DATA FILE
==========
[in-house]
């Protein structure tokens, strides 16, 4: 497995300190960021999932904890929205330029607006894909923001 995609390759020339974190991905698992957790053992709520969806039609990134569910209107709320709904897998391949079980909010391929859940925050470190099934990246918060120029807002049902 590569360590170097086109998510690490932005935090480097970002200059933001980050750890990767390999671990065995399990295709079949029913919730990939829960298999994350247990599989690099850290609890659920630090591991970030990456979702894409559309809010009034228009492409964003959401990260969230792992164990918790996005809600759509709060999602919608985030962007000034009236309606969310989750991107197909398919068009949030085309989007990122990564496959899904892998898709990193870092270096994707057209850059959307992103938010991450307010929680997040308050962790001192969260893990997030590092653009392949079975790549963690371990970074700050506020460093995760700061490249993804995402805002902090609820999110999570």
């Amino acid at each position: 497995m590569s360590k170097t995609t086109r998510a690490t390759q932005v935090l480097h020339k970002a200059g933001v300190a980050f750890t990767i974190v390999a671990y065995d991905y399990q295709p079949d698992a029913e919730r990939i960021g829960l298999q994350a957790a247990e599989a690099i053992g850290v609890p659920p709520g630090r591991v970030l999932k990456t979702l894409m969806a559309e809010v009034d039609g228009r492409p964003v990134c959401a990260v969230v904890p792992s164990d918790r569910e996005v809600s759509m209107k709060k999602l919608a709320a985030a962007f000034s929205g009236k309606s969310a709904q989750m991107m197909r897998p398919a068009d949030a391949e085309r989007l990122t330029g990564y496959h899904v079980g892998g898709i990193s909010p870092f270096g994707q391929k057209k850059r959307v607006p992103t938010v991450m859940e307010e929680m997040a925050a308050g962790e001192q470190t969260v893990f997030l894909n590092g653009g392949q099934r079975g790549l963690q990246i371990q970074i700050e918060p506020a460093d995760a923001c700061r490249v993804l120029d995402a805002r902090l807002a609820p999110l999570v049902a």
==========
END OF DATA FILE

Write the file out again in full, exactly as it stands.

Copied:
[in-house]
């Protein structure tokens, strides 16, 4: 497995300190960021999932904890929205330029607006894909923001 995609390759020339974190991905698992957790053992709520969806039609990134569910209107709320709904897998391949079980909010391929859940925050470190099934990246918060120029807002049902 590569360590170097086109998510690490932005935090480097970002200059933001980050750890990767390999671990065995399990295709079949029913919730990939829960298999994350247990599989690099850290609890659920630090591991970030990456979702894409559309809010009034228009492409964003959401990260969230792992164990918790996005809600759509709060999602919608985030962007000034009236309606969310989750991107197909398919068009949030085309989007990122990564496959899904892998898709990193870092270096994707057209850059959307992103938010991450307010929680997040308050962790001192969260893990997030590092653009392949079975790549963690371990970074700050506020460093995760700061490249993804995402805002902090609820999110999570």
């Amino acid at each position: 497995m590569s360590k170097t995609t086109r998510a690490t390759q932005v935090l480097h020339k970002a200059g933001v300190a980050f750890t990767i974190v390999a671990y065995d991905y399990q295709p079949d698992a029913e919730r990939i960021g829960l298999q994350a957790a247990e599989a690099i053992g850290v609890p659920p709520g630090r591991v970030l999932k990456t979702l894409m969806a559309e809010v009034d039609g228009r492409p964003v990134c959401a990260v969230v904890p792992s164990d918790r569910e996005v809600s759509m209107k709060k999602l919608a709320a985030a962007f000034s929205g009236k309606s969310a709904q989750m991107m197909r897998p398919a068009d949030a391949e085309r989007l990122t330029g990564y496959h899904v079980g892998g898709i990193s909010p870092f270096g994707q391929k057209k850059r959307v607006p992103t938010v991450m859940e307010e929680m997040a925050a308050g962790e001192q470190t969260v893990f997030l894909n590092g653009g392949q099934r079975g790549l963690q990246i371990q970074i700050e918060p506020a460093d995760a923001c700061r490249v993804l120029d995402a805002r902090l807002a609820p999110l999570v049902a």